Marathon boost for Aberdeen eye research

Marathon boost for Aberdeen eye research

Research into key eye diseases will today get a funding boost thanks to Marathon Oil UK and offshore workers on one of its three platforms.

The oil company along with its main contractor companies working in the Brae field donate a fixed sum of money to charity if the teams on the platforms achieve  an extensive period without a lost time accident.

The charity that benefits when this is achieved is drawn from a hat containing names of charities suggested by workers.

Today (Thursday, Dec 16) Saving Sight in Grampian will be £5,000 better off after Robert Buchan put its name forward.

He was keen to support the local charity - which helps fund leading eye research at the University of Aberdeen - because his youngest daughter has received treatment for the sight threatening eye disease uveitis.

Mr Buchan, a production technician on the Brae Alpha platform, said: “I have been submitting my suggestion of Saving Sight in Grampian for the last few years.

“I chose the charity after spending many days at the eye clinic in Aberdeen with my youngest daughter and only then do you appreciate the work carried out there.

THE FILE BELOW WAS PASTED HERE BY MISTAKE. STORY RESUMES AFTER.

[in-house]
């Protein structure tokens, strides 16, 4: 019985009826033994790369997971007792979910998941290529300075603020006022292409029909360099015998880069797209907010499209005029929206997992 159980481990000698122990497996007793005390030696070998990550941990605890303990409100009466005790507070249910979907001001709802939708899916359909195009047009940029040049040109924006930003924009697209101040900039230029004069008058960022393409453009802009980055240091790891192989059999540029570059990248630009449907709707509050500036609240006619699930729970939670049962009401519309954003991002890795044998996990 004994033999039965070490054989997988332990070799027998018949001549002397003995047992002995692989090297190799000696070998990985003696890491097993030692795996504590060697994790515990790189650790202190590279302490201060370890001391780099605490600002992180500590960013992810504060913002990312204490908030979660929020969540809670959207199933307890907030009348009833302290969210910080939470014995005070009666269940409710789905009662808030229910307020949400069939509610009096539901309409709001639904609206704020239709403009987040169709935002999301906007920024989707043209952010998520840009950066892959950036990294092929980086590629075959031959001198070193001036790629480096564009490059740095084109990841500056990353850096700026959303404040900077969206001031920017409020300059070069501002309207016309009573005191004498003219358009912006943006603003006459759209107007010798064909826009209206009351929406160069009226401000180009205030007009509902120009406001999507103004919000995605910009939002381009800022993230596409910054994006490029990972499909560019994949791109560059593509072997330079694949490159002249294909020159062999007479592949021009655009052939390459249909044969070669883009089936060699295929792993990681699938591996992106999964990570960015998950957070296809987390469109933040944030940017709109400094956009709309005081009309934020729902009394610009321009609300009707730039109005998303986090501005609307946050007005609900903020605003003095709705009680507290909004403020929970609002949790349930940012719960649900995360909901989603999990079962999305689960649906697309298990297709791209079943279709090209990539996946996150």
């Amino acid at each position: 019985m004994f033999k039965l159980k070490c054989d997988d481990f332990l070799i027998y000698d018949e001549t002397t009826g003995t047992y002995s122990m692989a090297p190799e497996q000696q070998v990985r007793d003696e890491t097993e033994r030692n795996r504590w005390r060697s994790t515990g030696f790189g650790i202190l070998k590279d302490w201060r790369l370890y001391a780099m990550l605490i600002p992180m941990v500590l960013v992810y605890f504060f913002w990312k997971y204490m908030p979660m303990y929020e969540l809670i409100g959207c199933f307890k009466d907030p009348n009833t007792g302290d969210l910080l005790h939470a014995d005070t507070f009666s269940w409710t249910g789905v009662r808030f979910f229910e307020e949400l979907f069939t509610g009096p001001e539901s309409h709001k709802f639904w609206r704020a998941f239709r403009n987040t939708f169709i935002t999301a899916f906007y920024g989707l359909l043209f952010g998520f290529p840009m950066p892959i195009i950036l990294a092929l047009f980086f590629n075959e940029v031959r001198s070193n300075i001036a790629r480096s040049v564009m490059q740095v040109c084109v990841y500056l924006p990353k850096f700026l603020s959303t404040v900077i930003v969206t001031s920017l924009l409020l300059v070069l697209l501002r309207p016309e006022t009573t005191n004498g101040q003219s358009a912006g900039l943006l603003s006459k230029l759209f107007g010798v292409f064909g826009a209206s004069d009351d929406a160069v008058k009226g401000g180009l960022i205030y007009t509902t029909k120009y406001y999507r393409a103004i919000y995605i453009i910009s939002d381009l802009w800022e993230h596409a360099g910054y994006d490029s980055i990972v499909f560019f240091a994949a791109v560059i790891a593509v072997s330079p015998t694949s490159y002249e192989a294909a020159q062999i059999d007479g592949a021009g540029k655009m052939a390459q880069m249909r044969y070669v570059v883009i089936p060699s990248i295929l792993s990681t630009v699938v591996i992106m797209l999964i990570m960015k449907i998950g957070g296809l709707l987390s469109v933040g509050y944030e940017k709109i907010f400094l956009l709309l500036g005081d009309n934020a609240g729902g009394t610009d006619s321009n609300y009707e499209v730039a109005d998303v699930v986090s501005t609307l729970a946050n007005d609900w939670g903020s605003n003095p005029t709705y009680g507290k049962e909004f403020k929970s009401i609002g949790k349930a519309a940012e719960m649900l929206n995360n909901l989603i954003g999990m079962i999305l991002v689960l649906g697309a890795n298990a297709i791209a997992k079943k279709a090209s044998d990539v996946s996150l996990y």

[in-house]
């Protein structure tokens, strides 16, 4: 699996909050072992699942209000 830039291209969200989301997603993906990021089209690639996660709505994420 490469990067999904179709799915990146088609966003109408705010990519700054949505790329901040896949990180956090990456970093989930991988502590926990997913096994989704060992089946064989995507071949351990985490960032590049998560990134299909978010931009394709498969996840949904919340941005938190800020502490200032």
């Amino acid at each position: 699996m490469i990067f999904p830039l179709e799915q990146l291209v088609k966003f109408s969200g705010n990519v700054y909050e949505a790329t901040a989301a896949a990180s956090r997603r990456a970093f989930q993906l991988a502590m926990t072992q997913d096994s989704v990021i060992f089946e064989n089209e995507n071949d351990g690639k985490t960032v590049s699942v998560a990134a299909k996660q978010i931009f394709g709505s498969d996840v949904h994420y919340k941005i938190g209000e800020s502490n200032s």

Thanks to the Brae Contractors Safety Alliance scheme we have given donations in the past to Help for Heroes, hospices, a number of different cancer charities and kidney research and I am delighted that Saving Sight in Grampian has now been successful.”

Dr Iain Fraser, Chairman of Saving Sight in Grampian, said: “It is tremendous that Marathon Oil UK is giving us this donation. The money will go towards funds we are raising to buy a new flow cytometer which is an absolutely brilliant piece of equipment in the University’s eye lab which is headed up by Professor John Forrester who is a world leader in uveitis research.

”This piece of outstanding equipment is essential in clinical research including providing rapid analysis of blood samples and advising on which type of treatment is relevant for patients with uveitis, a condition where speed is of the essence if sight is to be saved.”

Eye researchers at the University are investigating a range of conditions including uveitis, diabetes, macular degeneration, cataracts, glaucoma and corneal grafts.

Mr Buchan and his wife Lyn, who live in Fraserburgh, will hand over the donation to Dr Fraser at the University’s Institute of Medical Sciences today at 11am.